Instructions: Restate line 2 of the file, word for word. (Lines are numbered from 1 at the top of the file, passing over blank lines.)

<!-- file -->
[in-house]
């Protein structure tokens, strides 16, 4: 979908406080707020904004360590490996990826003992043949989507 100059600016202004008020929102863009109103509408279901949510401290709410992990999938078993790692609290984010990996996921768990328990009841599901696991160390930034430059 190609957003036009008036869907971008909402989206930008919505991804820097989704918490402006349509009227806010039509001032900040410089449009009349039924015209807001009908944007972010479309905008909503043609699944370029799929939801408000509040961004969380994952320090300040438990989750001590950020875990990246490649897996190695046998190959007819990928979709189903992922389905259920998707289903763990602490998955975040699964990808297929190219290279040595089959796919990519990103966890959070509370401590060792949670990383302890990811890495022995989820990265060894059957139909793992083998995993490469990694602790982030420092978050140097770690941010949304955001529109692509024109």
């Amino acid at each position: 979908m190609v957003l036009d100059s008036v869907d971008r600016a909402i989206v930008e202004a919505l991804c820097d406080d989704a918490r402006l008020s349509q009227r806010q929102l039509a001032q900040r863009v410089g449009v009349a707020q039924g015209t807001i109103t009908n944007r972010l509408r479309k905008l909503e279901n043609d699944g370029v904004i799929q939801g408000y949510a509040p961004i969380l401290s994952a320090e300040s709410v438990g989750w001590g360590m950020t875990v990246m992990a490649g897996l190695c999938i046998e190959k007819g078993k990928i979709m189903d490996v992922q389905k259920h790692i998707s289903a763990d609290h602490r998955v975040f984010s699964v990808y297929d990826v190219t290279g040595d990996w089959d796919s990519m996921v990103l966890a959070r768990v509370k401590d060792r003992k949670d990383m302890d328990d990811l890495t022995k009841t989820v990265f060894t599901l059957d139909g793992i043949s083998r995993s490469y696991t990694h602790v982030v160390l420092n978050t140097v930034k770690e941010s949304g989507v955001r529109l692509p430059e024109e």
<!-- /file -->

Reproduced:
């Protein structure tokens, strides 16, 4: 979908406080707020904004360590490996990826003992043949989507 100059600016202004008020929102863009109103509408279901949510401290709410992990999938078993790692609290984010990996996921768990328990009841599901696991160390930034430059 190609957003036009008036869907971008909402989206930008919505991804820097989704918490402006349509009227806010039509001032900040410089449009009349039924015209807001009908944007972010479309905008909503043609699944370029799929939801408000509040961004969380994952320090300040438990989750001590950020875990990246490649897996190695046998190959007819990928979709189903992922389905259920998707289903763990602490998955975040699964990808297929190219290279040595089959796919990519990103966890959070509370401590060792949670990383302890990811890495022995989820990265060894059957139909793992083998995993490469990694602790982030420092978050140097770690941010949304955001529109692509024109």